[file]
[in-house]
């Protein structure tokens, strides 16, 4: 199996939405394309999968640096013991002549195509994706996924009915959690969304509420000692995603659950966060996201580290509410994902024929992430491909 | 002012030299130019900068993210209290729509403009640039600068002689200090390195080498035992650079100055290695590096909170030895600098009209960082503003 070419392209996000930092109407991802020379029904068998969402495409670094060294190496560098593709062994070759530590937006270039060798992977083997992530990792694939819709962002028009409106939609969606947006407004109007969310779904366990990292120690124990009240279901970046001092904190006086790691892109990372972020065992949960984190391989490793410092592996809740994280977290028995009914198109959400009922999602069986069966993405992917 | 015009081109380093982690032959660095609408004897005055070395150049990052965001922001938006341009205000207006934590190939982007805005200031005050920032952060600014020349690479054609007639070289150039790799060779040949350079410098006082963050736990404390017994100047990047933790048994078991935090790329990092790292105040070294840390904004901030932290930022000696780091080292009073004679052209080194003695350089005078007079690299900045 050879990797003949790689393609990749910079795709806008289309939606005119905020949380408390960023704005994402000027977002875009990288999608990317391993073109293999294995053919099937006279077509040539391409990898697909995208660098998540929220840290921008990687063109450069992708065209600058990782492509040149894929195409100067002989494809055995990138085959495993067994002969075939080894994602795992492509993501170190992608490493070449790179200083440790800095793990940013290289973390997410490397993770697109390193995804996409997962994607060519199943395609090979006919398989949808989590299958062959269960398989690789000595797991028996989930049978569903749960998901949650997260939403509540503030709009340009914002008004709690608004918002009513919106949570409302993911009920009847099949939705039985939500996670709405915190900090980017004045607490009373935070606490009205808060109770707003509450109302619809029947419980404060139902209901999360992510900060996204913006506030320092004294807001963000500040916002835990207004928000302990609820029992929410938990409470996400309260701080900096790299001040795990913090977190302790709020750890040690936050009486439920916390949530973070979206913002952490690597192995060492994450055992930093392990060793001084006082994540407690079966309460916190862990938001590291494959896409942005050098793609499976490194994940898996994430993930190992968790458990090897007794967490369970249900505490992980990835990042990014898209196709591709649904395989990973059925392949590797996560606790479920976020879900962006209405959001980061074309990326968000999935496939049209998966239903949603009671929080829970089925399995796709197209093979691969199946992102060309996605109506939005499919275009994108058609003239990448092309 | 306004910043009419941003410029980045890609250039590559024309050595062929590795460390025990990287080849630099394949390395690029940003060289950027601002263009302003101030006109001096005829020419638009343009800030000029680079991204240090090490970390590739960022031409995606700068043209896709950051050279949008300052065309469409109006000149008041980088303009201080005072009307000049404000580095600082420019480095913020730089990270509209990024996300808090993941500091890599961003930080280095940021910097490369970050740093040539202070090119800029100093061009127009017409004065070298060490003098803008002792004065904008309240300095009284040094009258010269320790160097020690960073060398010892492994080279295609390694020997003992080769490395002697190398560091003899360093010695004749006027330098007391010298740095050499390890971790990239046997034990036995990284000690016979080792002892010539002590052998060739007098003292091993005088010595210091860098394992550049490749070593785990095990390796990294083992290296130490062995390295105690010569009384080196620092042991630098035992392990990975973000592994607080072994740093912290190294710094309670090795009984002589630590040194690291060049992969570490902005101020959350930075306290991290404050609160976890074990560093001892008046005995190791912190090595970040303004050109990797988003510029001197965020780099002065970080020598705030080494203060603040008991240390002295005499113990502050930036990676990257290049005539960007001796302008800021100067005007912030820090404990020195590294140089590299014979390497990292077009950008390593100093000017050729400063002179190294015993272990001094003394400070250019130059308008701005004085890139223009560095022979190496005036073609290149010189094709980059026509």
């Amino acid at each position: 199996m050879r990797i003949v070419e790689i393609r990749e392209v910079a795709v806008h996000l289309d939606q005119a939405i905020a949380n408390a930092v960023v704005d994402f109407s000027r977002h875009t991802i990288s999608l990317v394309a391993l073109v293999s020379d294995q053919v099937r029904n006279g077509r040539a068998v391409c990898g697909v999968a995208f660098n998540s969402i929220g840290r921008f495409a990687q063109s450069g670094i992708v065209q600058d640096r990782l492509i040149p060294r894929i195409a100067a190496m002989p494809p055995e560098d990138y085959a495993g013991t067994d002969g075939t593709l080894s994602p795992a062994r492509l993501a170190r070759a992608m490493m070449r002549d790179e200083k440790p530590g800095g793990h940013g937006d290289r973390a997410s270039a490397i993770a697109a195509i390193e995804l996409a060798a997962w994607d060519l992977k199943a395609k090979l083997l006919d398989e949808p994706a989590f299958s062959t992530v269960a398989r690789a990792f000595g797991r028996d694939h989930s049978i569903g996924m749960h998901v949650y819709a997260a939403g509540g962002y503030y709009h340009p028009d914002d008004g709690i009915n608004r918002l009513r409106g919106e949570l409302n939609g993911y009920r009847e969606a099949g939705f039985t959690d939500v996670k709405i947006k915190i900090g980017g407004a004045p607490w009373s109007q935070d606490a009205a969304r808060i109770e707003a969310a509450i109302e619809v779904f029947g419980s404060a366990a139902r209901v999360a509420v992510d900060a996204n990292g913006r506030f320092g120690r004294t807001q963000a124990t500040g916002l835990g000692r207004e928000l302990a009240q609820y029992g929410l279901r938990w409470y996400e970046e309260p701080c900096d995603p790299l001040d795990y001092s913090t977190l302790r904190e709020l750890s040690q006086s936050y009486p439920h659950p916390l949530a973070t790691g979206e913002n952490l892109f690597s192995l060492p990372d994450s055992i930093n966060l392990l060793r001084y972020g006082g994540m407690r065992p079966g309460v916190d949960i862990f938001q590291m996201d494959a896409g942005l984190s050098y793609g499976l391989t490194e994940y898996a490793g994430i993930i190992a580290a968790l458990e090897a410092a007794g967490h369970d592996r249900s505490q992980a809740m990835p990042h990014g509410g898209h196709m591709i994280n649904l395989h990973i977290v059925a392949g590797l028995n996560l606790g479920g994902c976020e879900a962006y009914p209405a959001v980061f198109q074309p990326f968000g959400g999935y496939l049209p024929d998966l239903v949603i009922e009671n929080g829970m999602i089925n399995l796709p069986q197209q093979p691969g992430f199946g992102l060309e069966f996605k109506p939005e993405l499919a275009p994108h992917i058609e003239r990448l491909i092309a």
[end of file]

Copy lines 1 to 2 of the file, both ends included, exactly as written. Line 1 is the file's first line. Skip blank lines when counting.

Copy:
[in-house]
């Protein structure tokens, strides 16, 4: 199996939405394309999968640096013991002549195509994706996924009915959690969304509420000692995603659950966060996201580290509410994902024929992430491909 | 002012030299130019900068993210209290729509403009640039600068002689200090390195080498035992650079100055290695590096909170030895600098009209960082503003 070419392209996000930092109407991802020379029904068998969402495409670094060294190496560098593709062994070759530590937006270039060798992977083997992530990792694939819709962002028009409106939609969606947006407004109007969310779904366990990292120690124990009240279901970046001092904190006086790691892109990372972020065992949960984190391989490793410092592996809740994280977290028995009914198109959400009922999602069986069966993405992917 | 015009081109380093982690032959660095609408004897005055070395150049990052965001922001938006341009205000207006934590190939982007805005200031005050920032952060600014020349690479054609007639070289150039790799060779040949350079410098006082963050736990404390017994100047990047933790048994078991935090790329990092790292105040070294840390904004901030932290930022000696780091080292009073004679052209080194003695350089005078007079690299900045 050879990797003949790689393609990749910079795709806008289309939606005119905020949380408390960023704005994402000027977002875009990288999608990317391993073109293999294995053919099937006279077509040539391409990898697909995208660098998540929220840290921008990687063109450069992708065209600058990782492509040149894929195409100067002989494809055995990138085959495993067994002969075939080894994602795992492509993501170190992608490493070449790179200083440790800095793990940013290289973390997410490397993770697109390193995804996409997962994607060519199943395609090979006919398989949808989590299958062959269960398989690789000595797991028996989930049978569903749960998901949650997260939403509540503030709009340009914002008004709690608004918002009513919106949570409302993911009920009847099949939705039985939500996670709405915190900090980017004045607490009373935070606490009205808060109770707003509450109302619809029947419980404060139902209901999360992510900060996204913006506030320092004294807001963000500040916002835990207004928000302990609820029992929410938990409470996400309260701080900096790299001040795990913090977190302790709020750890040690936050009486439920916390949530973070979206913002952490690597192995060492994450055992930093392990060793001084006082994540407690079966309460916190862990938001590291494959896409942005050098793609499976490194994940898996994430993930190992968790458990090897007794967490369970249900505490992980990835990042990014898209196709591709649904395989990973059925392949590797996560606790479920976020879900962006209405959001980061074309990326968000999935496939049209998966239903949603009671929080829970089925399995796709197209093979691969199946992102060309996605109506939005499919275009994108058609003239990448092309 | 306004910043009419941003410029980045890609250039590559024309050595062929590795460390025990990287080849630099394949390395690029940003060289950027601002263009302003101030006109001096005829020419638009343009800030000029680079991204240090090490970390590739960022031409995606700068043209896709950051050279949008300052065309469409109006000149008041980088303009201080005072009307000049404000580095600082420019480095913020730089990270509209990024996300808090993941500091890599961003930080280095940021910097490369970050740093040539202070090119800029100093061009127009017409004065070298060490003098803008002792004065904008309240300095009284040094009258010269320790160097020690960073060398010892492994080279295609390694020997003992080769490395002697190398560091003899360093010695004749006027330098007391010298740095050499390890971790990239046997034990036995990284000690016979080792002892010539002590052998060739007098003292091993005088010595210091860098394992550049490749070593785990095990390796990294083992290296130490062995390295105690010569009384080196620092042991630098035992392990990975973000592994607080072994740093912290190294710094309670090795009984002589630590040194690291060049992969570490902005101020959350930075306290991290404050609160976890074990560093001892008046005995190791912190090595970040303004050109990797988003510029001197965020780099002065970080020598705030080494203060603040008991240390002295005499113990502050930036990676990257290049005539960007001796302008800021100067005007912030820090404990020195590294140089590299014979390497990292077009950008390593100093000017050729400063002179190294015993272990001094003394400070250019130059308008701005004085890139223009560095022979190496005036073609290149010189094709980059026509």